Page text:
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Thankful for a Tradition of Family "Outdoorsiness"

On my desk sits a large, framed, black-and-white photo that always inspires me. It's clearly from a bygone era. In fact, I know exactly who the sprawling group under the sequoias is and when it was taken, thanks to the carefully hand-printed inscription in the corner: Sierra Club, Yosemite, July 10, 1921.

Right smack in the middle are 2 smiling faces: my maternal grandmother and grandfather, in their courting days. I see in their smiles, especially in my grandmother's, a clear enjoyment of the outdoors. It's a legacy I'll always be thankful for.
Yosemite photo
In 1921, when the photo was taken, my grandmother, Grace, was a 20-year-old college co-ed. My grandfather, Irving, about 9 years older, had been an officer in WWI and was on his way to becoming a lawyer. Grace's mother, Bonnie, was an avid Sierra Club member who, according to family lore, had met and hiked with John Muir.

 My great-grandmother insisted her daughter and beau could not marry until the 2 of them went on a Sierra Club outing together. (Whether Bonnie was along as chaperone, I don't know.) Needless to say, my grandfather passed the Yosemite test.

My grandmother continued her intrepid journeys throughout much of her life. She believed in an outdoors, hands-on education and took her children on long camping trips, trailer in tow. She drove them from California all through the Southwest in the late 1930s, stopping to visit national parks and Native American pueblos, and continued down into the remote highlands of Mexico.

Author in GuatemalaAll these trips took place without her husband (yes, that same grandfather in the Yosemite photo), who was busy with his job. Later, after his death, she took each of her grandchildren on a trip. For me, it was a journey to the jungles of Guatemala when I was 8 years old (that's me in the photo dressed in traditional clothing by local Mayan women).

I'll always be grateful to her for the indelible memories of our adventure: touring the ruins of Tikal under the full moon by open Jeep; visiting Mayan market towns infused with colorful clothing and incense; and seeing my first monkeys and resplendent quetzal (Guatemala's spectacular national bird) in the wild.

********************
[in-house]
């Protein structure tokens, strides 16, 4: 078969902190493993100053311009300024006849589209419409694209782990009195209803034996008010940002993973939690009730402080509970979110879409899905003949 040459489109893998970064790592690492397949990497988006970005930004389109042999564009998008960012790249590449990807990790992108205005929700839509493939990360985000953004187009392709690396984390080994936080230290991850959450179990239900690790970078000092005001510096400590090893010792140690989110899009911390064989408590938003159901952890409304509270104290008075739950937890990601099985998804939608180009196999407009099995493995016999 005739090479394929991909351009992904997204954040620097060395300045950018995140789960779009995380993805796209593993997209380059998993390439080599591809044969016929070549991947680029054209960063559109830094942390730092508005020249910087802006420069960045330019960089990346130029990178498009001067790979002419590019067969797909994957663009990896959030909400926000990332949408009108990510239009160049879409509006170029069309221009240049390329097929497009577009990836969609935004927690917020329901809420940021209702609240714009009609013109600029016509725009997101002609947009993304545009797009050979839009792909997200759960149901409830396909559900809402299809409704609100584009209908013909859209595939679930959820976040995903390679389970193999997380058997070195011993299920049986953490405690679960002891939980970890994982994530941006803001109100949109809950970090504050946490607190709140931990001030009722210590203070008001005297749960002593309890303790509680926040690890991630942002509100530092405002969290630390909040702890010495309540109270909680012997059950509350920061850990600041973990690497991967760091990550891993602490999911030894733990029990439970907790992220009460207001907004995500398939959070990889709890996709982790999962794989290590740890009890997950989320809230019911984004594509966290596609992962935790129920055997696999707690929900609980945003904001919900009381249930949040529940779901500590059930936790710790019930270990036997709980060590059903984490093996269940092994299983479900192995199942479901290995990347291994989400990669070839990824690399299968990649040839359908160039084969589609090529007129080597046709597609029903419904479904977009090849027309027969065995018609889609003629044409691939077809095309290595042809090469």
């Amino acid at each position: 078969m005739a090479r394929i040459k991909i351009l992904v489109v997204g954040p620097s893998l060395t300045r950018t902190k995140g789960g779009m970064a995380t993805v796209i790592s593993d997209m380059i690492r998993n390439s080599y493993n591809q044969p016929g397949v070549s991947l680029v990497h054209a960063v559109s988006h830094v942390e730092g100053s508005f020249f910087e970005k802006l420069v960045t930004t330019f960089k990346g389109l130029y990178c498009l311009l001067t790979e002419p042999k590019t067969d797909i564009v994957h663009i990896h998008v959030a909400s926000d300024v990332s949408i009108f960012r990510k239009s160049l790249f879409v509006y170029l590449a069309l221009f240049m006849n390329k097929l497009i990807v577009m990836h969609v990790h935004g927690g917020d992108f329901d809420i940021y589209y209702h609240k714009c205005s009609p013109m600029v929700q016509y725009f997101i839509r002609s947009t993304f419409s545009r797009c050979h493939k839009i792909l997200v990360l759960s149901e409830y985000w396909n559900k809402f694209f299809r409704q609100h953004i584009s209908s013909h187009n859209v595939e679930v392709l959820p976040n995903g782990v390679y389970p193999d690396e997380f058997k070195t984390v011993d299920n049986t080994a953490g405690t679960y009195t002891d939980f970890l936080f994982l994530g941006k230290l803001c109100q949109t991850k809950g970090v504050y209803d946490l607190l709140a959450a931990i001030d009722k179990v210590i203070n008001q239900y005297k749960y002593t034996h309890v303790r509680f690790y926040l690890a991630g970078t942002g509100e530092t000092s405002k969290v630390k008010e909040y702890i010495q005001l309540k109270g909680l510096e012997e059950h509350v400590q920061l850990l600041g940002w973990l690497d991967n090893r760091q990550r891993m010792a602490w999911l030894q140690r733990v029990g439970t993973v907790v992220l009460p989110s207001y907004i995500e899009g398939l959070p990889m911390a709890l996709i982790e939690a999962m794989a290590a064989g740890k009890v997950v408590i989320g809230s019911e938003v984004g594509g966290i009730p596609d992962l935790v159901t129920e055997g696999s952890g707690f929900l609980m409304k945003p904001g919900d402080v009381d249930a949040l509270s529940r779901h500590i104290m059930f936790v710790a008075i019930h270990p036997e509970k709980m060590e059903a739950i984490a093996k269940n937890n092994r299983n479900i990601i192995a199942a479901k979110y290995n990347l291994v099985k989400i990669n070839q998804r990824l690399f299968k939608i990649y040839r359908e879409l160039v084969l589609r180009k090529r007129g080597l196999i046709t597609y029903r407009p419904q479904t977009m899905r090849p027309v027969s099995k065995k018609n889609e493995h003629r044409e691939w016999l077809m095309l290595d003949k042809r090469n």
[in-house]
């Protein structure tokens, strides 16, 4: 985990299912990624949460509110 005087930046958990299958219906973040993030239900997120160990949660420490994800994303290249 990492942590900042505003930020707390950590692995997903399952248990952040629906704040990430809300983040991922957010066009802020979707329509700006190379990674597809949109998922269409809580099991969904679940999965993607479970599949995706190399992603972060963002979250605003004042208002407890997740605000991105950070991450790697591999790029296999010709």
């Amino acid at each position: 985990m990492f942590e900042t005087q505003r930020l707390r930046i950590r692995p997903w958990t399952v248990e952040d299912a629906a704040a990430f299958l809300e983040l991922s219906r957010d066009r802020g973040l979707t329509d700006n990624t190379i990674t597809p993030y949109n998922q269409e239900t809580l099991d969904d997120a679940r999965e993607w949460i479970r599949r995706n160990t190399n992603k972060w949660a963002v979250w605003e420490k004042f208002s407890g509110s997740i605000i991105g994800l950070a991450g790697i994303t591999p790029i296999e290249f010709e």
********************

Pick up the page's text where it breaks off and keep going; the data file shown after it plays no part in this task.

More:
My parents continued the tradition of cross-country camping trips (sans trailer) during my youth, further instilling in us kids a love of wildlife and wild places. Long road trips went the way of the dodo with my own kids, but we still went camping and got out into the woods and mountains as often as possible. Both my daughter and son, now in their 20s, are well acquainted with the inside of a tent and the heft of a pack, and love exploring new territory. I'm thrilled they're continuing the family tradition.

Looking back across the decades at my grandmother's broadly smiling face, I feel thankful she so generously shared her adventurous spirit with her family.

What family traditions are you thankful for? Which new ones are you starting?

Below: Author's grandmother with children, including author's mother, on a road trip circa 1939.

 Road trip, circa 1939

Posted on at 3:12 PM

Tagged: Guatemala, John Muir, Sierra Club, Thanksgiving, Tikal, camping, grandmother and national parks

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NYGirlwhocamps

Thank you for a lovely post. Your grandma sounds like a fabulous gal who was ahead of her time. I really enjoyed seeing the vintage photos too.
Melissa Trainer
Www.melissatrainer.com

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Ann B

Thanks for your comment, Melissa. There were so many adventurous women back then (as there are now)--I'd love to hear about others from readers.

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offwidth

What an adventurous family. I wonder what became of the little children posing with you in Guatemala. It looks more like dry highlands than jungle. Are those stone slabs in the background?

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Ann B

Hey, Offwidth. I often wonder what became of that family, too. Guatemala's been through some hard times in recent decades. Good catch on the dry ground--we went all over the place: Guatemala City, Lake Atitlan, Chichicastenango, etc. I'm hoping to go back someday.

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LisaCo

What a fabulous story, Ann! I can't believe your great-grandmother hiked with John Muir. What a wonderful tradition she began, and it certainly carries through your family.

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Ann B

Thanks, Lisa!

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